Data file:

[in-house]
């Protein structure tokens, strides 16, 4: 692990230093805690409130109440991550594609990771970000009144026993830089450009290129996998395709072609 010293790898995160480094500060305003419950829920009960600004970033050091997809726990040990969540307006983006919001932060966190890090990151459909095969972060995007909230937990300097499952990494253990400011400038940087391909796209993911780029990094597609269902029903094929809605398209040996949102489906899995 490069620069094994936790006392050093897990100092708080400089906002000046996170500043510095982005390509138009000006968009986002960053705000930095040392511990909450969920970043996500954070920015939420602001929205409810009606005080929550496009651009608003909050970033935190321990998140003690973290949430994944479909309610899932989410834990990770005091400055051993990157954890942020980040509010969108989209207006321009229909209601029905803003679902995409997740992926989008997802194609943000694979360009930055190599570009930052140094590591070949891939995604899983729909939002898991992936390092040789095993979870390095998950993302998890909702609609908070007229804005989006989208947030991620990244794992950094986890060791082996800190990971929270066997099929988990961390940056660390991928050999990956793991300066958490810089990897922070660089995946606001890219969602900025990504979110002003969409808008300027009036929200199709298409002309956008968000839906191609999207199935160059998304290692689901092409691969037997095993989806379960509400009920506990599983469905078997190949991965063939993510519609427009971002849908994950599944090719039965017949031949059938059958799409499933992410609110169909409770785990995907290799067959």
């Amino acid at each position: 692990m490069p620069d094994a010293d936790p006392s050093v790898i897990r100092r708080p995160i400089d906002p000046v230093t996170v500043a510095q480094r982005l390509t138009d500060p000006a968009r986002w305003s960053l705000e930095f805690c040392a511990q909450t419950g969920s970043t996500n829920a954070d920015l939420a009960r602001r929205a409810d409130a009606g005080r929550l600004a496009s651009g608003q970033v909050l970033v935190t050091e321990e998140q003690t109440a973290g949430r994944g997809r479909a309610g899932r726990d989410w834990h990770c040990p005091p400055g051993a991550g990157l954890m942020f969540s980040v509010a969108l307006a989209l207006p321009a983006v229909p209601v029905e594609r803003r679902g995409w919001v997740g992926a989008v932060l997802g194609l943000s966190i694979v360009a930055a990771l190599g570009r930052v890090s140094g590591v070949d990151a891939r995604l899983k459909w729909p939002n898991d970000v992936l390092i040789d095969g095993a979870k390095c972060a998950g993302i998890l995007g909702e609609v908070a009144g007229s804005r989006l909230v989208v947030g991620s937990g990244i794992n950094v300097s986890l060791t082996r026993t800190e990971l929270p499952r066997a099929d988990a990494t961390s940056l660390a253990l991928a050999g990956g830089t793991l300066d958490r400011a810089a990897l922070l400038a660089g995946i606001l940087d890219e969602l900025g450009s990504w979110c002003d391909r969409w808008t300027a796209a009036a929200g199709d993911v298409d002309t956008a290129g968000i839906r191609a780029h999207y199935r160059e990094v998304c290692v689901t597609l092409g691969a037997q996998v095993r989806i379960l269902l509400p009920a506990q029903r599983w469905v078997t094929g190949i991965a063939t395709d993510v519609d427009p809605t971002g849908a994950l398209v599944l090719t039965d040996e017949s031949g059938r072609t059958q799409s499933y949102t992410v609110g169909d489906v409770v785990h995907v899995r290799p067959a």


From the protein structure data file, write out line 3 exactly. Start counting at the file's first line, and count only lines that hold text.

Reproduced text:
């Amino acid at each position: 692990m490069p620069d094994a010293d936790p006392s050093v790898i897990r100092r708080p995160i400089d906002p000046v230093t996170v500043a510095q480094r982005l390509t138009d500060p000006a968009r986002w305003s960053l705000e930095f805690c040392a511990q909450t419950g969920s970043t996500n829920a954070d920015l939420a009960r602001r929205a409810d409130a009606g005080r929550l600004a496009s651009g608003q970033v909050l970033v935190t050091e321990e998140q003690t109440a973290g949430r994944g997809r479909a309610g899932r726990d989410w834990h990770c040990p005091p400055g051993a991550g990157l954890m942020f969540s980040v509010a969108l307006a989209l207006p321009a983006v229909p209601v029905e594609r803003r679902g995409w919001v997740g992926a989008v932060l997802g194609l943000s966190i694979v360009a930055a990771l190599g570009r930052v890090s140094g590591v070949d990151a891939r995604l899983k459909w729909p939002n898991d970000v992936l390092i040789d095969g095993a979870k390095c972060a998950g993302i998890l995007g909702e609609v908070a009144g007229s804005r989006l909230v989208v947030g991620s937990g990244i794992n950094v300097s986890l060791t082996r026993t800190e990971l929270p499952r066997a099929d988990a990494t961390s940056l660390a253990l991928a050999g990956g830089t793991l300066d958490r400011a810089a990897l922070l400038a660089g995946i606001l940087d890219e969602l900025g450009s990504w979110c002003d391909r969409w808008t300027a796209a009036a929200g199709d993911v298409d002309t956008a290129g968000i839906r191609a780029h999207y199935r160059e990094v998304c290692v689901t597609l092409g691969a037997q996998v095993r989806i379960l269902l509400p009920a506990q029903r599983w469905v078997t094929g190949i991965a063939t395709d993510v519609d427009p809605t971002g849908a994950l398209v599944l090719t039965d040996e017949s031949g059938r072609t059958q799409s499933y949102t992410v609110g169909d489906v409770v785990h995907v899995r290799p067959a």